[Show abstract] [Hide abstract]
    ABSTRACT: Histopathological examination of material from prophylactic salpingo-oophorectomies performed in patients at genetic risk of ovarian cancer can reveal abnormalities interpreted as possible pre-cancerous “ovarian dysplasia” and tubal precursors lesions. We sought to study the morphological features and immunohistochemical expression patterns of neoplasia-associated markers in prophylactically removed ovaries and fallopian tubes (pBSO) in comparison with a group of serous tubal intraepithelial carcinoma (STIC) and non-cancerous controls.Study designMorphological features and immunohistochemical expression patterns of Ki-67 (for proliferation biomarker), p53 (key pathway of mullerian serous tumorogenesis), Bcl2 (anti-apoptotic), γH2AX (a double-strand breaks marker) and ALDH1 (a stem cell marker significantly associated with early-stage ovarian cancer) were blindly evaluated by two pathologists in 111 pBSO, 12 STICs and 116 non-cancerous salpingo-oophorectomies (control group) (nBSO).ResultsMorphological ovarian and tubal dysplasia scores were significantly higher in the pBSO than in controls (respectively, 8.8 vs 3.12, p < 0.0001, for ovaries and 6.54 vs 1.58, p < 0.0001 for tubes). Increased γH2AX expression was observed in the pBSO and STICs compared with the controls whereas expression patterns of Ki67, p53 and bcl2 were low to moderate in the pBSO group. STICs overexpressed Ki67 and p53 while bcl2 expression was low; Interestingly, ALDH1 expression was low in non dysplastic epithelium, high in dysplasia and constantly low in STICs.Conclusion The morphological and immunohistochemical profile of tubo-ovarian dysplasia and STICs might be consistent with progression toward neoplastic transformation in the Serous Carcinogenesis Sequence. These changes may be pre-malignant and could represent an important phase in early neoplasia. ALDH1 activation in pBSO samples and its extinction in STICs should be considered as a target for prevention.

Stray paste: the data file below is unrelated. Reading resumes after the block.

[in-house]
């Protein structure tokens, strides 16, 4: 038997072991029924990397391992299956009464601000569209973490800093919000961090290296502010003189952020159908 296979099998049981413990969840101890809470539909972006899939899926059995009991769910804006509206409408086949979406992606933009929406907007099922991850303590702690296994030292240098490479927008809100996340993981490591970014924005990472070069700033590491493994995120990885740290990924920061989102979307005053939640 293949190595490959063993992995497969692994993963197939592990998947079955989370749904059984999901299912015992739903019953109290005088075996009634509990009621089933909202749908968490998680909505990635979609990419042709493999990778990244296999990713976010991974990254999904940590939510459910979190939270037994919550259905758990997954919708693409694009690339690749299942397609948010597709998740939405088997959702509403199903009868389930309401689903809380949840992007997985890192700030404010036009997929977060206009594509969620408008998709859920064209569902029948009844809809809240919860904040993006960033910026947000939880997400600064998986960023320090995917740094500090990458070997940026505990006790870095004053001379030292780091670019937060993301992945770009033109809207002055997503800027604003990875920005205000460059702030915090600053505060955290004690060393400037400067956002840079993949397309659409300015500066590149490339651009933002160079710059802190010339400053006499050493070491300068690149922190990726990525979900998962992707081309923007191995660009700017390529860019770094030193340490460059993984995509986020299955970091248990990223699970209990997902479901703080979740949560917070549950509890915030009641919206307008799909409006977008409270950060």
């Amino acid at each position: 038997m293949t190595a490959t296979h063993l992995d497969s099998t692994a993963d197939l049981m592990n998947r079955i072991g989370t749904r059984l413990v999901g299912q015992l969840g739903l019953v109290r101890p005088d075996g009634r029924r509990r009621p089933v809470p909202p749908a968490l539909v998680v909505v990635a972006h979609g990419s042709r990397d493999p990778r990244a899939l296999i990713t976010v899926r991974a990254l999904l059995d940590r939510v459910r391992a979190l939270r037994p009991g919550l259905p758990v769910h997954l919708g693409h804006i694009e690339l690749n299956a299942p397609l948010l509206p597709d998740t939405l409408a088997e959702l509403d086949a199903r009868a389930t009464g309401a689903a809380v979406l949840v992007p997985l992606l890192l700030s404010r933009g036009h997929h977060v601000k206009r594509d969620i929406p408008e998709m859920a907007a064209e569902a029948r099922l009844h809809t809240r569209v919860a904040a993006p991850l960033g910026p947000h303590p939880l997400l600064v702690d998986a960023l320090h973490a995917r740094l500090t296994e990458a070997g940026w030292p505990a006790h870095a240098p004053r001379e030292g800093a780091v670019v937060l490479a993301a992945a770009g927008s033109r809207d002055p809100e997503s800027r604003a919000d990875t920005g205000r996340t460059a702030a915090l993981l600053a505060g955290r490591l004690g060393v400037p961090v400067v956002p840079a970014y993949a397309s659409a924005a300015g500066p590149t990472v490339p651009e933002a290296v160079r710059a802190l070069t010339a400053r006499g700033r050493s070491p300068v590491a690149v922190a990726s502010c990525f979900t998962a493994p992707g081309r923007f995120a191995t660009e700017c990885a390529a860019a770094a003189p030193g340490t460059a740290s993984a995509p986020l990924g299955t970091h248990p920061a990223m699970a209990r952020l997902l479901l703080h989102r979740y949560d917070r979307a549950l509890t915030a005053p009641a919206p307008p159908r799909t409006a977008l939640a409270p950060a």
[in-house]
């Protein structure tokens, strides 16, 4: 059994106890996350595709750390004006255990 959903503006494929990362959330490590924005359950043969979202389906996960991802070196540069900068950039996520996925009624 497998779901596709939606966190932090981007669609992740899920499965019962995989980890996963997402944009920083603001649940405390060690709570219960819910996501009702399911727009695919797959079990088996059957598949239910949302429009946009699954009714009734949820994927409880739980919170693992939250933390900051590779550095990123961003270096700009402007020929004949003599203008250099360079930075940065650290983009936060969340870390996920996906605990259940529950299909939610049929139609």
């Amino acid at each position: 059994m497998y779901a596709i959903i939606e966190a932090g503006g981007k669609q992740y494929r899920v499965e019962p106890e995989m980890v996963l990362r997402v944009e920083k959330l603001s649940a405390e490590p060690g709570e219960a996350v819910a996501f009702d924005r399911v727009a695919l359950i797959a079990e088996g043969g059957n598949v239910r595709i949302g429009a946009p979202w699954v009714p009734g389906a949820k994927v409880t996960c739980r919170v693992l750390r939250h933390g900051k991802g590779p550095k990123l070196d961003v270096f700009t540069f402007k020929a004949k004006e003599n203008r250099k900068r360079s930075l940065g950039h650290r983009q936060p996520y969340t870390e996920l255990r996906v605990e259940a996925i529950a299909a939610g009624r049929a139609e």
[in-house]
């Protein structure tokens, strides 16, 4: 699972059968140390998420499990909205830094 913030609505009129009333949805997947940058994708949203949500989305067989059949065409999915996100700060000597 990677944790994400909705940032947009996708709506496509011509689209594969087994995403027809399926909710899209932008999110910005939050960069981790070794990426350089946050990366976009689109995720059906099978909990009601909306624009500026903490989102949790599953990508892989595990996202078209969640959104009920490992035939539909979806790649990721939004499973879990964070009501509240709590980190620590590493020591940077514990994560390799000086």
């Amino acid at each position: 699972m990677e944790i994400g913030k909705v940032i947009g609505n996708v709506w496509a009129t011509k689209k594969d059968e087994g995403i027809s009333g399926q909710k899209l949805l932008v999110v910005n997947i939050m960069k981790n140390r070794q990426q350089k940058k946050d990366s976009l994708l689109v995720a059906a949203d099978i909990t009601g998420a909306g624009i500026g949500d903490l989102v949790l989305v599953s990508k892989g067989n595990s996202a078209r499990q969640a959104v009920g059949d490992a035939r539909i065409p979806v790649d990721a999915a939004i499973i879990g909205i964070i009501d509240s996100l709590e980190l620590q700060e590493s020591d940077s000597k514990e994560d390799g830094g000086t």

Full-text · Article · Oct 2014 · European Journal of Obstetrics & Gynecology and Reproductive Biology
  • Source
    • "Taking into consideration the hypothesis of GCS being harbored in the OSE, implicitly a niche must exist, but it has not yet been described. Very recently, Flesken-Nikitin et al. advanced the idea that hilum region of the mouse ovary harbors a putative niche for the OSE [42]. "
    [Show abstract] [Hide abstract]
    ABSTRACT: For many years, ovarian biology has been based on the dogma that oocytes reserve in female mammals included a finite number, established before or at birth and it is determined by the number and quality of primordial follicles developed during the neonatal period. The restricted supply of oocytes in adult female mammals has been disputed in recent years by supporters of postnatal neo-oogenesis. Recent experimental data showed that ovarian surface epithelium and cortical tissue from both mouse and human were proved to contain very low proportion of cells able to propagate themselves, but also to generate immature oocytes in vitro or in vivo, when transplanted into immunodeficient mice ovaries. By mentioning several landmarks of ovarian stem cell reserve and addressing the exciting perspective of translation into clinical practice as treatment for infertility pathologies, the purpose of this article is to review the knowledge about adult mammalian ovarian stem cells, a topic that, since the first approach quickly attracted the attention of both the scientific media and patients.
    Full-text · Article · Jul 2014 · Journal of Ovarian Research
Show more